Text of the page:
Capitol gains: A look at the Nationals farm system
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The most sustainable way to win in Major League Baseball is to do so with a steady stream of homegrown players. Teams draft and sign talented amateur players, develop them until they’re ready to contribute at the major-league level and then reap the benefits while those players remain employed for a fraction of what they’re actually worth. This starts a financial cycle in which the players (mostly by winning) collectively generate revenue that exceeds the payroll. The team makes a ton of money, ideally reinvests it in the roster and voila, a juggernaut is born. It’s clear this is where the Washington Nationals are heading. After an expensive, aggressive 2011 draft, Washington has a farm system filled to the brim with talent. Below, I do my best to profile the more prominent members of that system — good, bad, overrated, sleepers, everything — in no particular order.
Matt Purke (LHP) — Purke was a much-talked-about amateur prospects early in his career at TCU. Arm troubles caused a dip in his velocity and a subsequent drop in the 2011 draft. That Nats took a flier on him and sent him to the Arizona Fall League as he begins to recapture the form from his freshman year as a Horned Frog. The results have not been encouraging. When I saw him in Surpise for his first start, Purke was leaving lots of pitches up in the zone (when he could find the zone at all) that were spanked into gaps, his fastball velocity was still in recovery and he had no feel for his secondary pitches (slider and changeup). His release point was the most inconsistent I’ve ever seen from a professional. It doesn’t make sense to draw finite conclusions about Purke’s long-term viability until at least next spring when he’s had a full winter to shake off what is clearly a mountain of rust. After the dumpster fire I saw this fall, I’m not exactly optimistic.
Sammy Solis (LHP) – A second-round selection in 2010 out of The University of San Diego, Solis was another AFL prospect I had the pleasure of scouting. The towering lefty boasts a three-pitch mix consisting of a mid-70s knuckle curve which he’s still trying to master, a low-90s fastball that was showing more velo in the AFL than is typical for Solis, and a true plus change-up with great fade and arm side action. His lower half is stiff and lazy during his delivery but there’s nothing about the arm action that screams, “I’m going to get hurt.” One cool things about Solis is, despite his size, his pop times from the stretch are above average, so he won’t be abused by the running game like so many guys of similar stature have been before him. The prognosis on Solis is one of a mid-rotation starter, but if the uptick in velocity he showed in the Fall League holds, that ceiling would need to be reconsidered. Since Fall Leaguers only throw around three innings per start, they can let it rip without having to worry about maintaining their stamina for 6+ innings. So, that might be why his velocity has spiked.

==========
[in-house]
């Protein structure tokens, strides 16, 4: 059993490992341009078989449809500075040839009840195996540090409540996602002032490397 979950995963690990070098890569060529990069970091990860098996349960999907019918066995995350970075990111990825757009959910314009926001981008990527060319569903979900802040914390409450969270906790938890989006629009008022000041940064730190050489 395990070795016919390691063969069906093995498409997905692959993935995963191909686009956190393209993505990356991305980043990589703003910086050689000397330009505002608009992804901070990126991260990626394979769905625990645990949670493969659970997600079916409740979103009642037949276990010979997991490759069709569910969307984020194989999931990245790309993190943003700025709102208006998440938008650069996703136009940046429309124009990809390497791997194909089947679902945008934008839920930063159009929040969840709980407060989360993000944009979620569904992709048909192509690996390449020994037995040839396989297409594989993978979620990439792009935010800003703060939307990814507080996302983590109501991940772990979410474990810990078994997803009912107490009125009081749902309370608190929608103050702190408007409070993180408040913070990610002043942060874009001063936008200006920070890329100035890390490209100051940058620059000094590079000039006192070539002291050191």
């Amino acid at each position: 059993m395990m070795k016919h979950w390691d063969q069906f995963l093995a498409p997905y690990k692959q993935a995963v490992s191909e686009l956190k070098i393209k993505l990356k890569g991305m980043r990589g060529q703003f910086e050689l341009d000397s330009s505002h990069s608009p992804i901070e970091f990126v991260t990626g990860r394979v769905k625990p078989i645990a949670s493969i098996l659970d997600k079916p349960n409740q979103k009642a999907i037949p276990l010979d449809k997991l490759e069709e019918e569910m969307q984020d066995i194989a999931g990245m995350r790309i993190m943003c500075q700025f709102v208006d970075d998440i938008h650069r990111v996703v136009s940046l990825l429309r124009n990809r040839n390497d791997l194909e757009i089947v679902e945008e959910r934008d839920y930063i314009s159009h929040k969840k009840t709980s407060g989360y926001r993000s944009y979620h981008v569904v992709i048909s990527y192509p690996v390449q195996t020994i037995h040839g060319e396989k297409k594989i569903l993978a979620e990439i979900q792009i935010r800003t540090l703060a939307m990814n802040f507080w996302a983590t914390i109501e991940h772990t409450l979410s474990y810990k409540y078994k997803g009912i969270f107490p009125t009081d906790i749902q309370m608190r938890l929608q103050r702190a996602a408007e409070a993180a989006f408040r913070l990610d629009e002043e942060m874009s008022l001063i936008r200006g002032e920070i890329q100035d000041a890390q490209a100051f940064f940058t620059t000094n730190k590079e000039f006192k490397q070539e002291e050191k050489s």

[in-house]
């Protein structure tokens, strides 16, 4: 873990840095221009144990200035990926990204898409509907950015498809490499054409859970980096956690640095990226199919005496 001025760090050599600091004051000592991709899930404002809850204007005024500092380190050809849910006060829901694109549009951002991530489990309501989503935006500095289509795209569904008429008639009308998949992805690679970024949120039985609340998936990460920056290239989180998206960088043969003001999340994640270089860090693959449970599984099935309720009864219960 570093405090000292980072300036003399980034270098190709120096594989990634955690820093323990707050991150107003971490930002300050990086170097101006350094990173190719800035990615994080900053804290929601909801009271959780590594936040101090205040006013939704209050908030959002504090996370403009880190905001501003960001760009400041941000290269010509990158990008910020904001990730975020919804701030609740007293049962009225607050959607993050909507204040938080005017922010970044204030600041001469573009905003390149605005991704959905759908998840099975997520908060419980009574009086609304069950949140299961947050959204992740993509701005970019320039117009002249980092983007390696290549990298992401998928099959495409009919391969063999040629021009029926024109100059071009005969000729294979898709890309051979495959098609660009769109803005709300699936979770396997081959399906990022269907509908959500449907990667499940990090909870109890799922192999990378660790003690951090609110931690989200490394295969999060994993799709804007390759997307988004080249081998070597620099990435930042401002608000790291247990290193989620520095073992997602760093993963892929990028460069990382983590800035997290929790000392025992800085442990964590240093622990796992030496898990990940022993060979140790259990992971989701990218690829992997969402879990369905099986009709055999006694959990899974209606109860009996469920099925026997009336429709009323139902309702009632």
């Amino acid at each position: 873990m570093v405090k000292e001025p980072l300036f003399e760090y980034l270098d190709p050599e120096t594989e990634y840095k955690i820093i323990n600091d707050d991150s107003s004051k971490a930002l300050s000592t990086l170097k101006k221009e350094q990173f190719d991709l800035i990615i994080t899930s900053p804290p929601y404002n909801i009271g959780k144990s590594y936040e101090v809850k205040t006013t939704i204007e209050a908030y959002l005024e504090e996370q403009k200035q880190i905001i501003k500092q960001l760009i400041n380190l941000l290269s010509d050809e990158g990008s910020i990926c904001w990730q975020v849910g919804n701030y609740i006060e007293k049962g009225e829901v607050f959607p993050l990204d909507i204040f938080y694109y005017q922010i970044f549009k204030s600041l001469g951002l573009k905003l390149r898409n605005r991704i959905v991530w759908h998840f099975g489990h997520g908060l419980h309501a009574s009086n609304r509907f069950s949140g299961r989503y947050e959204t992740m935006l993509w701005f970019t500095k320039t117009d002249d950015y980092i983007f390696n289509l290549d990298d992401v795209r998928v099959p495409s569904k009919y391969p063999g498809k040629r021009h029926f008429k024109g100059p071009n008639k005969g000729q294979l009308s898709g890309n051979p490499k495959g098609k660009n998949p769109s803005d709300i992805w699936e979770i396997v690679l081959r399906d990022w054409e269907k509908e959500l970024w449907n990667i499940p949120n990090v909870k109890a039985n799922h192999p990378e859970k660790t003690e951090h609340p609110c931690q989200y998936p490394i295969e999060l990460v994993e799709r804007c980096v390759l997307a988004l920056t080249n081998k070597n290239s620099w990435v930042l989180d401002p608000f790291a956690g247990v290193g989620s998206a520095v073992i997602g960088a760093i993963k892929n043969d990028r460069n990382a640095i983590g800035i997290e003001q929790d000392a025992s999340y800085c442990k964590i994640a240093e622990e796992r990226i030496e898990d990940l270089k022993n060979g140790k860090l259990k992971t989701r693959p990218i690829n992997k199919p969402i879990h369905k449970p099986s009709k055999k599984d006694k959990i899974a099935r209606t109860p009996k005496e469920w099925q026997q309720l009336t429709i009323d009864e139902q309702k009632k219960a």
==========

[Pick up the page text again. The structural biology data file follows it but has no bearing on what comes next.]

Pat Lehman (RHP) – A 13th-round selection out of George Washington University in the 2009 draft, Lehman has a shot to be a decent bullpen arm. The 25-year-old, fast-working righty has some above-average secondary stuff that’ll play in the majors. While Lehman’s fastball is a little fringy, his changeup is above average and his command of a two-plane slider makes up for the fact that it’s a little short. He reached double-A Harrisburg in 2011, so he’s a little behind schedule as far development goes.
Rafael Martin (RHP) – Martin was signed out of Mexico as a 25-year-old in 2010. He’s now 27 and, after a strong performance in double-A, he needs to be given a shot in the majors at some point this season so we can find out exactly what the Nats have here. Martin works with a 91-93 mph fastball that easily plays above average thanks to its sink. He has a hard, upper-80s slider and a fringy changeup. He might be left in Syracuse as spring training breaks, but he’ll likely be one of the first arms up should someone get hurt or traded.
Steve Lombardozzi (INF) – Lombardozzi is nearly major-league ready (when I say that, it’s a nice way of saying he has no projection remaining) and will have some value simply because he can play shortstop in a pinch. He’d be a below-average starter, even as a second baseman, but is a better hitter than Ian Desmond. In my opinion, it’d be a net positive to move Danny Espinosa to short and start Lombardozzi at second base until a better option arrives, either from within the organization or otherwise.
Bryce Harper (OF) – There are only two players in all of baseball that I’m comfortable handing a grade of 80 for raw power. Harper is one of them. I can’t decide what I’m most impressed with, Harper’s raw abilities or how advanced he is for a hitter his age. Having just turned 19 years old a month or so ago, Harper’s already made it to double-A, and had two stints in the Arizona Fall League.
Everyone who has seen Harper a few times has some kind of story to tell. It might be some freakish batting-practice bomb he launched into the batter’s eye or a throw he made on the fly to third base from the warning track. Mine comes from this year’s AFL. Harper was facing the 2011 draft’s first overall selection, Gerrit Cole. Cole tried to blow a 99 mph fastball past Harper on the inner half of the plate. Harper, without cheating on it, opened his hips, got the bat head on the ball and ripped a screamer into right field. For a teenager to react on the fly to that kind of velocity and make high-quality contact is awe inducing.
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